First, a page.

~by Mike Perez
Some fragrances play the part of the “quiet, silent type”. Let me explain: Strangely, there are fragrances that I’ve sampled that smell like nothing at all. Well…not nothing…but it smells as if a hole has opened up in the air and for a few minutes there is a blank space where the top notes belong. Like pushing PLAY on your IPod and watching the track begin (0:00, 0:01…) and no music plays. This has happened to me several times and I have no idea why. However, most of the time (luckily) scents that start out this way usually turn out to be fragrances that I grow to love. Like Mouchoir de Monsieur by Guerlain.
Before this I sampled the ‘classic’ lavender fougere by Guerlain: Jicky. The Eau de Toilette was too excessively talcum powder prominent, and although I could appreciate the lavender, it felt uncomfortable and slightly matronly on me.. Jicky Eau de Parfum is a shocker: so embarrassingly civet prominent in the top notes, I was instantly repulsed. Waiting for those top notes to calm down took a bit too long and tiresome so I considered sampling the parfum next when I got a sample of MdM.
The first time I sprayed it – I smelled a tiny bit of the Guerlinade, but that was it. Nothing. Sample off? Nose fatigue? A second time, I smelled a bit of the lavender but nothing as spectacular as the Aqua Allegoria Lavande Velours by Guerlain – a gushing lavender / purple violets that’s almost aroma therapeutic . The 3rd time I smelled it I was instantly greeted with a totally different accord – the familiar style of perfumery like Jicky – but swirled together into an entirely different pattern. Jicky remixed into a sturdier more solidly constructed accord. Wonderful! Perfect balance, with all of the parts of Jicky that I wanted: exceedingly high quality lavender, rosemary and bergamot; that unique fern aura; the rich Guerlinade – they are all here, but blended into the civet and woody notes in a richer and luxurious way. The fragrance evolves with a quiet, floral heart giving the patchouli a sophisticated, powdery nuance. Small parts of it remind me of wearing a refreshing eaux cologne, yet it simultaneously retains subtle and important details of Guerlain’s classic feminine fragrances. Not an easy feat.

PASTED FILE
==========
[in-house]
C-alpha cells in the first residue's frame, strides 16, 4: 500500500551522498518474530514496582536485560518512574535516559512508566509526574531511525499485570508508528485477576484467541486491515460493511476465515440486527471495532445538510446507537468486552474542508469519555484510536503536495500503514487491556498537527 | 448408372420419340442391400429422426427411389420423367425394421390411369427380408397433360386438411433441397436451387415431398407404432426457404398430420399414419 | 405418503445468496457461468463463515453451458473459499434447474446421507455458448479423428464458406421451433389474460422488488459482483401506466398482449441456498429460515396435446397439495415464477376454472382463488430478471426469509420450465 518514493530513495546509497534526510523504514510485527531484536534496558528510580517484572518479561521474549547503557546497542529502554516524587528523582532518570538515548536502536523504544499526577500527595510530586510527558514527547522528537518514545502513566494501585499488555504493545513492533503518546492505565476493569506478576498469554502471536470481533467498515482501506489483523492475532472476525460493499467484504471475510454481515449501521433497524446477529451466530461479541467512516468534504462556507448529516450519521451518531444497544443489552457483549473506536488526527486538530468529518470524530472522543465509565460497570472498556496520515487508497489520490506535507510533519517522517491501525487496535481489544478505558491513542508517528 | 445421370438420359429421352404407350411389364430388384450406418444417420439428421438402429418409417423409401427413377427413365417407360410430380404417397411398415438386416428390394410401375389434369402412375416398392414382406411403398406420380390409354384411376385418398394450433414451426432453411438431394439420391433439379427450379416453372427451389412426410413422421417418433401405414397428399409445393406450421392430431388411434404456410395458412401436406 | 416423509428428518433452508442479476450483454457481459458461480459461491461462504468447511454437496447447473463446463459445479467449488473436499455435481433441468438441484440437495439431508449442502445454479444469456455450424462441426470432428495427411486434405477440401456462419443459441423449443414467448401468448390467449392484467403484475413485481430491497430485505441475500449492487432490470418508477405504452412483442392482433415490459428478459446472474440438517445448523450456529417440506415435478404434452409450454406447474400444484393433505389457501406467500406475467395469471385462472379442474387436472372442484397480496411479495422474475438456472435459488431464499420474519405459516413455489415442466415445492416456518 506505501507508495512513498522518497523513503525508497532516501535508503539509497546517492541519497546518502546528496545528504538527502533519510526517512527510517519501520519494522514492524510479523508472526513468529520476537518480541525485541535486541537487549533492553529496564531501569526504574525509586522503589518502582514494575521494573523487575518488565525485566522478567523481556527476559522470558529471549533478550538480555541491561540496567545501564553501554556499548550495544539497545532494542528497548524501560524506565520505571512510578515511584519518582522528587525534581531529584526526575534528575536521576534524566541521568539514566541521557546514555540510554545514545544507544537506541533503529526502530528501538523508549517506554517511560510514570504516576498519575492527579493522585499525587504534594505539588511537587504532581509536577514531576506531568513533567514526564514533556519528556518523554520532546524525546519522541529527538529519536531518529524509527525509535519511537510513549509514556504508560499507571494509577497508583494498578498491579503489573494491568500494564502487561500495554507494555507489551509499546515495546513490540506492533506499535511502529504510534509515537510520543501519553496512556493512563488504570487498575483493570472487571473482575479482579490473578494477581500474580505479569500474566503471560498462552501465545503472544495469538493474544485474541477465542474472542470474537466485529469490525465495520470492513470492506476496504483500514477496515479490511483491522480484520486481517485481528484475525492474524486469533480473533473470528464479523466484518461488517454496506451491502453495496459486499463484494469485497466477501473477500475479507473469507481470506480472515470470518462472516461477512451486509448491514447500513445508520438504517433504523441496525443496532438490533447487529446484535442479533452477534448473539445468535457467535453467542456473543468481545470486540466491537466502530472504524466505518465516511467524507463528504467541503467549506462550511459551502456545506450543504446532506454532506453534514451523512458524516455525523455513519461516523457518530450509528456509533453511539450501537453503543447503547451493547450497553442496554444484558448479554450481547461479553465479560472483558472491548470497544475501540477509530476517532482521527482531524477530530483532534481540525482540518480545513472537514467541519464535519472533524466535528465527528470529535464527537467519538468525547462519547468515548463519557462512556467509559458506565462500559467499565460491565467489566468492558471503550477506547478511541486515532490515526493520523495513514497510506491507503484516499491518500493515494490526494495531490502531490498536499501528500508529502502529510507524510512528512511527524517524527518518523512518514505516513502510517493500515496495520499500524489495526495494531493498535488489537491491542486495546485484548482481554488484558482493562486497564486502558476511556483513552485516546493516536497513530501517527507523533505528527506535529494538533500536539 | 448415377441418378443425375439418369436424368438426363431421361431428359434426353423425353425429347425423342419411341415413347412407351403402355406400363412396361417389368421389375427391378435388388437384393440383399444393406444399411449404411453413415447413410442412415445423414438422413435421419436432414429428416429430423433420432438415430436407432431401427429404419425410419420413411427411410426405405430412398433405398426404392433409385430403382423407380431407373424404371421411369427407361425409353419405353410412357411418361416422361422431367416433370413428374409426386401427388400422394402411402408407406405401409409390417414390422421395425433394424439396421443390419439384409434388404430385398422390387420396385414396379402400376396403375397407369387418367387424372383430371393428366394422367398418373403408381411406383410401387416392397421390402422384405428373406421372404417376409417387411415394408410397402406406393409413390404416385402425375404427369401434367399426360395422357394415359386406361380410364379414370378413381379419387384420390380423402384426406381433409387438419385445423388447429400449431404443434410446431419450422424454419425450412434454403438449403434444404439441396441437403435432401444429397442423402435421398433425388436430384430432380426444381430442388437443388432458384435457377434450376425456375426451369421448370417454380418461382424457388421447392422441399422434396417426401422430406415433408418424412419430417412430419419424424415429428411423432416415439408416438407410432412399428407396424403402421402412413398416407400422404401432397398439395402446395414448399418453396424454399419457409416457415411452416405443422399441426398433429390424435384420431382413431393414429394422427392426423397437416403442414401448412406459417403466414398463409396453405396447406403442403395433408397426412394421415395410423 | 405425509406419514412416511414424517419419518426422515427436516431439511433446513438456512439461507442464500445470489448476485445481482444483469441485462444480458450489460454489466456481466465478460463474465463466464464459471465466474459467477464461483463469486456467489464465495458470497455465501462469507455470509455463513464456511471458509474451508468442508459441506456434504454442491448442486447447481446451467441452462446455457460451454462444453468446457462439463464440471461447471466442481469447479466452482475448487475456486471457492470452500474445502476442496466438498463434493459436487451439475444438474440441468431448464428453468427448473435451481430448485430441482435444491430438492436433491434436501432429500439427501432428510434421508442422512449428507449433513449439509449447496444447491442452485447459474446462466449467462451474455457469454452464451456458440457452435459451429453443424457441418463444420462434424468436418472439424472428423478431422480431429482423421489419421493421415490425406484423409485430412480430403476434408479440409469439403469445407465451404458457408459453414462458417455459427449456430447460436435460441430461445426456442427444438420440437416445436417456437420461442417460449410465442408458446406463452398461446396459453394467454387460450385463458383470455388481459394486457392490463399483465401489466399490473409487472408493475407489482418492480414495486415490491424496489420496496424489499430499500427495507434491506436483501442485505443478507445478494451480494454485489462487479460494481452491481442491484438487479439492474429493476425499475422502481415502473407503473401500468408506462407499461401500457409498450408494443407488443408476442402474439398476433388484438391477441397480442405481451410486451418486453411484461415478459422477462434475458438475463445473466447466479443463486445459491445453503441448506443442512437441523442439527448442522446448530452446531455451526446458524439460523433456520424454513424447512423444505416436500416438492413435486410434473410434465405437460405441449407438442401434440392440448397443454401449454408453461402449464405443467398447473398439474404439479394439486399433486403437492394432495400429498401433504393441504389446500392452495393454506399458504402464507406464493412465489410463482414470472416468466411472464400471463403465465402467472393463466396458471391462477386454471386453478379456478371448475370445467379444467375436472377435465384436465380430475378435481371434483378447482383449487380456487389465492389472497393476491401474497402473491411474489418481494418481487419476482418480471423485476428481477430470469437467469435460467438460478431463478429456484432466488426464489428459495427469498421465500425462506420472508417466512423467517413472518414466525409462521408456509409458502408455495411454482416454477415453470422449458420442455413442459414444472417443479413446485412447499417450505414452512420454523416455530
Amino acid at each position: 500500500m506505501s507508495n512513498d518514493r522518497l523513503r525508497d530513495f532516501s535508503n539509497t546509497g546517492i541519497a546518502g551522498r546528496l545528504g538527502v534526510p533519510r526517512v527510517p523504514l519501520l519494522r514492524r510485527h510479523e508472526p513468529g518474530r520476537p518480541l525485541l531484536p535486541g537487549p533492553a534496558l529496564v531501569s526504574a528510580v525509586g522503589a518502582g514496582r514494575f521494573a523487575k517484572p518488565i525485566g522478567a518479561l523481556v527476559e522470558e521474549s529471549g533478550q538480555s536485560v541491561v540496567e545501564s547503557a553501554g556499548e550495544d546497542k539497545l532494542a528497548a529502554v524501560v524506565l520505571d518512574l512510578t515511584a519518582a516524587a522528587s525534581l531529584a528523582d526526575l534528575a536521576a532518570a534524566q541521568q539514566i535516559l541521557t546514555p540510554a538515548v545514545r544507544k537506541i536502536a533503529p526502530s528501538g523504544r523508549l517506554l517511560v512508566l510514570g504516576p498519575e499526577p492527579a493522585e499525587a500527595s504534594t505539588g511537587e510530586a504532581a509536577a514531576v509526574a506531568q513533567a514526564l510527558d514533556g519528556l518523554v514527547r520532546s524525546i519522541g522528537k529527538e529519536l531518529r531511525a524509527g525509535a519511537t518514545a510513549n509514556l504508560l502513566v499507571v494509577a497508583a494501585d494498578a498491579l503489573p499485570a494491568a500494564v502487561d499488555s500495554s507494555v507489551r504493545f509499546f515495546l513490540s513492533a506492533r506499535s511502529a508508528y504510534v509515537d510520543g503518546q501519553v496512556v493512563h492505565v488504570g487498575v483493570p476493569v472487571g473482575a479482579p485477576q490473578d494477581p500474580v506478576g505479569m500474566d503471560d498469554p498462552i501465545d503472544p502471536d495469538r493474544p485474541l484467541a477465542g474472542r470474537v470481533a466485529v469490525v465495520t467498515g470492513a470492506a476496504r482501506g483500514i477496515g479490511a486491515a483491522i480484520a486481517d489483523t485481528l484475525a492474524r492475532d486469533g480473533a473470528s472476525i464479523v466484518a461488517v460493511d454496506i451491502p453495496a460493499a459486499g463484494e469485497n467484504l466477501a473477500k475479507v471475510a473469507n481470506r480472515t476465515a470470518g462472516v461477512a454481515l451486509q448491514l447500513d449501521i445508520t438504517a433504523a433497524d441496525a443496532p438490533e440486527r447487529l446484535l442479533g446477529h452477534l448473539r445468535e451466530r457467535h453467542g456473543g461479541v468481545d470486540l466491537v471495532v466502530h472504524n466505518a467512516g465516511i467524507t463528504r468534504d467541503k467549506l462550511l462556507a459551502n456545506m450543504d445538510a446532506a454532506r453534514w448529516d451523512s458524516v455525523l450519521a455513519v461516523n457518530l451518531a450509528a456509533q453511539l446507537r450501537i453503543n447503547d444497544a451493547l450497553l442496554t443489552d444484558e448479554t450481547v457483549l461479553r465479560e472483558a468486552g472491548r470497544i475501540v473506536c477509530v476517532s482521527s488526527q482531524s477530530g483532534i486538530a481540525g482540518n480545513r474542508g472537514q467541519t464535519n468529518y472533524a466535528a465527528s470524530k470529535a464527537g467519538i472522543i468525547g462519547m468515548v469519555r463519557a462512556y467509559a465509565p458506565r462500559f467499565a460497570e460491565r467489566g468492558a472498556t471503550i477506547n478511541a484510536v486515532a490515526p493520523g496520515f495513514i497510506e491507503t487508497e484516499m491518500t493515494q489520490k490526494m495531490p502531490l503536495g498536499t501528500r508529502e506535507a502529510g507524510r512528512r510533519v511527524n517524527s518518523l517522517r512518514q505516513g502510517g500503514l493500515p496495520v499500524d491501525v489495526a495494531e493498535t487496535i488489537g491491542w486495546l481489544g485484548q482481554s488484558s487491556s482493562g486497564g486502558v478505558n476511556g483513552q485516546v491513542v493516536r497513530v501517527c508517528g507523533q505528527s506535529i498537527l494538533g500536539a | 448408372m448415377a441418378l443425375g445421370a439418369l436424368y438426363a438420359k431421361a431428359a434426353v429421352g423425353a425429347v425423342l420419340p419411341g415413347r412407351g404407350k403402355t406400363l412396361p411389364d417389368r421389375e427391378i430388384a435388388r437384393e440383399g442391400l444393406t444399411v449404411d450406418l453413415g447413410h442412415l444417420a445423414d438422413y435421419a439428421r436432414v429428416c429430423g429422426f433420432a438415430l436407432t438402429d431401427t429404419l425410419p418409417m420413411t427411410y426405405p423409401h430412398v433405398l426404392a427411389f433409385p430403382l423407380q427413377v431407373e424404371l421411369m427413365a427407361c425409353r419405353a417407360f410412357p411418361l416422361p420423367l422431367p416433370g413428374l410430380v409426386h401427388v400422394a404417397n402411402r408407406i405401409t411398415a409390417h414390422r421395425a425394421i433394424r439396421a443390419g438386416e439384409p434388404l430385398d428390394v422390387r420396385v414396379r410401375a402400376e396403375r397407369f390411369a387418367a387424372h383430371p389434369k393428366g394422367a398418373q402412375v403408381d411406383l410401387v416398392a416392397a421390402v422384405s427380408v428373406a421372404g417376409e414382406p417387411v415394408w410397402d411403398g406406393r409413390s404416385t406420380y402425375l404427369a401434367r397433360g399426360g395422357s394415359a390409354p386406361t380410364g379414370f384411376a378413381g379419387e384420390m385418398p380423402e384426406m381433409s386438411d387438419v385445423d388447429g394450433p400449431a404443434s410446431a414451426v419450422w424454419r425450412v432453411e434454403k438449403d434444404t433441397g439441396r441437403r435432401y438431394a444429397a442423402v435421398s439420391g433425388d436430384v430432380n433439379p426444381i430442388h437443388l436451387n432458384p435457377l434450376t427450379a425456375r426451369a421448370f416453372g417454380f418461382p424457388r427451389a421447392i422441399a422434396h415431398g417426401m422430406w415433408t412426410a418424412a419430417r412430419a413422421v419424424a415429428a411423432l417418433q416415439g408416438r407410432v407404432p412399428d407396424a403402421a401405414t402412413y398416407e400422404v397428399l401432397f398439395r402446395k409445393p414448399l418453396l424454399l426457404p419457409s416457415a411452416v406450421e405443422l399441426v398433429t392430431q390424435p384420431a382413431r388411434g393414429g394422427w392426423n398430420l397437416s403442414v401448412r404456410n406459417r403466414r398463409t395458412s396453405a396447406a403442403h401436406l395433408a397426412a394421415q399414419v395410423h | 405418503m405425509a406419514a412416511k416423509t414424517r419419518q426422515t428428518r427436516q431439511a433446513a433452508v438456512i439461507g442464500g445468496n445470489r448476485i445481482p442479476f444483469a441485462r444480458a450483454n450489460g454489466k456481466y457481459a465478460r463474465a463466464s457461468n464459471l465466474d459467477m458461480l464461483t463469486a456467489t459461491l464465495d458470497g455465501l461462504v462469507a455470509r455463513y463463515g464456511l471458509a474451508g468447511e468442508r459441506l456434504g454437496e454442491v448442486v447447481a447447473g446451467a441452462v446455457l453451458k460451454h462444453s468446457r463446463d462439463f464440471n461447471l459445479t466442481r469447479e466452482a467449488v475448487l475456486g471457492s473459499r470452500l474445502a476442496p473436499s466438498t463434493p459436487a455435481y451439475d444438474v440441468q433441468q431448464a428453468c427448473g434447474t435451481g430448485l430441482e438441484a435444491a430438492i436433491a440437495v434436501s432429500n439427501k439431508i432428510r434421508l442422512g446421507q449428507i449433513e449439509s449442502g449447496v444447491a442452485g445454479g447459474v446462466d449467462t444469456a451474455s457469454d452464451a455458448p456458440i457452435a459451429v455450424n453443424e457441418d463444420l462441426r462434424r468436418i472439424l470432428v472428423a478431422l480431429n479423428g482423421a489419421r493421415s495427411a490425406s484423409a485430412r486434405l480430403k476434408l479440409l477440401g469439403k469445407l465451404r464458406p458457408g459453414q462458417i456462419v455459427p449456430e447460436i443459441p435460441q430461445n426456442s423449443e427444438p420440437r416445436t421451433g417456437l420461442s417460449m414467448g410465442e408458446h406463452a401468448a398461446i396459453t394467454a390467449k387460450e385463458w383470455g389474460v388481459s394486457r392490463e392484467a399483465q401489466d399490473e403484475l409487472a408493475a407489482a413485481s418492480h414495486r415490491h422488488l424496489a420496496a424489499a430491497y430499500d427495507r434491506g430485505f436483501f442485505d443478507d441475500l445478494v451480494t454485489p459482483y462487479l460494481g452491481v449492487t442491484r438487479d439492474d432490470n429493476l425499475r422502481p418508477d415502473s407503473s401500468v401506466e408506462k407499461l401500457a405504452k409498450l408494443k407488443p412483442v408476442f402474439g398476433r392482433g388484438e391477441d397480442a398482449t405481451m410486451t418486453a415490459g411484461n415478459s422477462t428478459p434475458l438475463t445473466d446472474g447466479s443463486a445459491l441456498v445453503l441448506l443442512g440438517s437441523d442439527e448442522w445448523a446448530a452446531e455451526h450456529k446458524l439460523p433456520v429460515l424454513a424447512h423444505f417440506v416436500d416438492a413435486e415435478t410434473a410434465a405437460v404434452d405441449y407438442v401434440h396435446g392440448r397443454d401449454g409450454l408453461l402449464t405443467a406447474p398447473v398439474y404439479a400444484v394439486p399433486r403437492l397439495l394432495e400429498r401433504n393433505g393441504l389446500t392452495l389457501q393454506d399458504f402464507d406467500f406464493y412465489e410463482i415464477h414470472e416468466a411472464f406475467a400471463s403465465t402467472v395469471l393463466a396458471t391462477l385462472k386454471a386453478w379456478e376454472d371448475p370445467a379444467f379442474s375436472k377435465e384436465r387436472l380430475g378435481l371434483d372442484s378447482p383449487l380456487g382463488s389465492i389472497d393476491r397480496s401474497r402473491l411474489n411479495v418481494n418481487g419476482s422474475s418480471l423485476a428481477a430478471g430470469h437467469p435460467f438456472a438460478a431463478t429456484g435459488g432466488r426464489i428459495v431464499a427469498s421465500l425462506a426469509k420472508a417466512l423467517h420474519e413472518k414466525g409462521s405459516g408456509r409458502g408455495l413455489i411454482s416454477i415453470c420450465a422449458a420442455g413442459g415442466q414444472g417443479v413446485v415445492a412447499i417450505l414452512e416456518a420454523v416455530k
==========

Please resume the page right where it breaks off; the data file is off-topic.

It doesn’t scream for attention – it is essentially a subtle fragrance, hushed – making its presence known in tiny whiffs here and there, throughout the day, all day. It is, perhaps, for this reason why I couldn’t smell it when I first sampled it. There’s not a blast of aldehydes or synthetic woody ambers to diffuse this scent quickly. And the lavender, sometimes extremely medicinal and sharp, is soft.
I admit – I’m the quiet, silent type myself. At a cocktail party, you’ll find me off in the corner checking out the host’s CD collection instead of socializing and interacting with others. I speak very little but when I speak, I choose my words very carefully…looking you straight in the eyes.
I’m okay being this type of “guy”. It’s who I am. It’s who my father is. Problems come and go. Challenges are thrown my way... I have horrible days, just like everyone else does. I choose to keep all of that inside, most of the time – introspective, reflective and calm to everyone. Only when you get closer to me, do I open up, and only then will I reveal what’s going on underneath the surface.
Just like Mouchoir de Monsieur.
Notes for Guerlain Mouchoir de Monsieur (1904):
Top: lavender, lemon verbena, bergamot
Middle: jasmine, neroli, rose, tonka bean, patchouli, cinnamon
Base: Iris, amber, vanilla, oakmoss
King Juan Carlos I of Spain (depicted) was reputedly one of the few purveyors of Mouchoir de Monsieur before Guerlain decided to re-issue it more widely.
Pics of Cary Grant, Mouchoir de Monsieur bottle and Juan Carlos of Spain via Mike Perez
Monday, October 12, 2009
~by Mike Perez